Cooking With Judgment

When you make a recipe for the first time,you should apply your knowledge and thinking about the recipe in relation to the skills you have. In particular, you should determine the following points:

1. What are the basic cooking methods?

When you read the recipe for Sauerbraten (p. 345),you will quickly figure out that the cooking method used is braising (even if the word braise is never used in the recipe).Then you should review in your mind everything you know about basic braising procedures.

2. What are the characteristics of the ingredients?

If the sauerbraten recipe calls for bottom round of beef, for example, you should ask yourself,"What do I know about bottom round? Is it lean or fatty? Tough or tender? How do these traits affect cooking?"

3. What are the functions of the ingredients?

What does the vinegar do in the sauerbraten recipe? What about the vegetables? The gingersnaps?

When you have gained more experience, you will be able to easily answer these questions.You will know what ingredients contribute to flavor, to texture, or to body, and how they do it.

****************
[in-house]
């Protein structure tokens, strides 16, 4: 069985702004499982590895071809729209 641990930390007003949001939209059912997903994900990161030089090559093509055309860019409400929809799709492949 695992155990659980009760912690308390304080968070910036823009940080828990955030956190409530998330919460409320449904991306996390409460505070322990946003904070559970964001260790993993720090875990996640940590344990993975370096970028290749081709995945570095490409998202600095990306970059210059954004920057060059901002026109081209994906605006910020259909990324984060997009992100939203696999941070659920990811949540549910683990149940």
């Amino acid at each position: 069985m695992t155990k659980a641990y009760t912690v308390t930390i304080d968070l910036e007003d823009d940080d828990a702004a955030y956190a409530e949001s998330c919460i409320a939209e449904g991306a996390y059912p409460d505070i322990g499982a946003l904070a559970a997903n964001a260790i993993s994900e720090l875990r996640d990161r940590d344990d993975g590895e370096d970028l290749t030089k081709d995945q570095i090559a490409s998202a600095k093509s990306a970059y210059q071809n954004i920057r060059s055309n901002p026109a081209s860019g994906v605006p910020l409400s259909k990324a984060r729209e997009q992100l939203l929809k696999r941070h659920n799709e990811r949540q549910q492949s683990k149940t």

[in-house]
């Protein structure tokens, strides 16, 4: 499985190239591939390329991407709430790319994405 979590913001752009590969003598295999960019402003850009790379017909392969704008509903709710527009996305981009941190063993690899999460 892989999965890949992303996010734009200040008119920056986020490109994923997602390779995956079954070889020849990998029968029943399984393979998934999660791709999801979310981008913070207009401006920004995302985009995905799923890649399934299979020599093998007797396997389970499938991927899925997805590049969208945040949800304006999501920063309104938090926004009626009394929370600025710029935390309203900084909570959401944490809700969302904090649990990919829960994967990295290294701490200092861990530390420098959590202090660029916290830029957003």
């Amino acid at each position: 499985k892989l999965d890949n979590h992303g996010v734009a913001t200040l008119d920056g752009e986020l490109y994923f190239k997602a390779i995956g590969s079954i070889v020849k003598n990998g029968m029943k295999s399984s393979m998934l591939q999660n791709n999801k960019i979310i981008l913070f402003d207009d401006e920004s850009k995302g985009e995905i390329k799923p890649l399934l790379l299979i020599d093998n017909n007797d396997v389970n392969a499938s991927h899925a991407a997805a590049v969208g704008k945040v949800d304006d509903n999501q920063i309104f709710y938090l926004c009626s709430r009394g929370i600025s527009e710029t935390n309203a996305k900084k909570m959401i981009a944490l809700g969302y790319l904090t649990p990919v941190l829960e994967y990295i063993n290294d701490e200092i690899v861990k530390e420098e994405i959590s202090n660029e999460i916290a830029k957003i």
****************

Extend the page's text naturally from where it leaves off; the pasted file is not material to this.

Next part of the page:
4. What are the cooking times?

Most of the recipes in this book do not give cooking times, except as general guidelines to help you plan production.This is because cooking times are too variable to be stated exactly.

Instead, you will learn how to test for doneness by observing changes in the product.You must be able to judge when a product has reached the right temperature, the proper texture or consistency, or the desired taste.

When you learn to cook with judgment, you will be able to cook with most recipes, even poorly written ones.You will be able to see what might be wrong with a new recipe before you try it and to make adjustments in it.You will know how to substitute ingredients or use different equipment. You will even be able to create new recipes.

Remember we said that some recipes supply very little information and depend largely on the cook's knowledge.With enough experience, you will even be able to cook from recipes like the following, a complete recipe for Fillets of Sole Bercy, quoted in its entirety from Le RĂ©pertoire de la Cuisine, a favorite book used by chefs in classical French cooking:"Poached with shallots and chopped parsley, white wine and fish stock. Reduce the stock, add butter, and coat the fish, glaze."

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The Miracle Of Vinegar

The Miracle Of Vinegar

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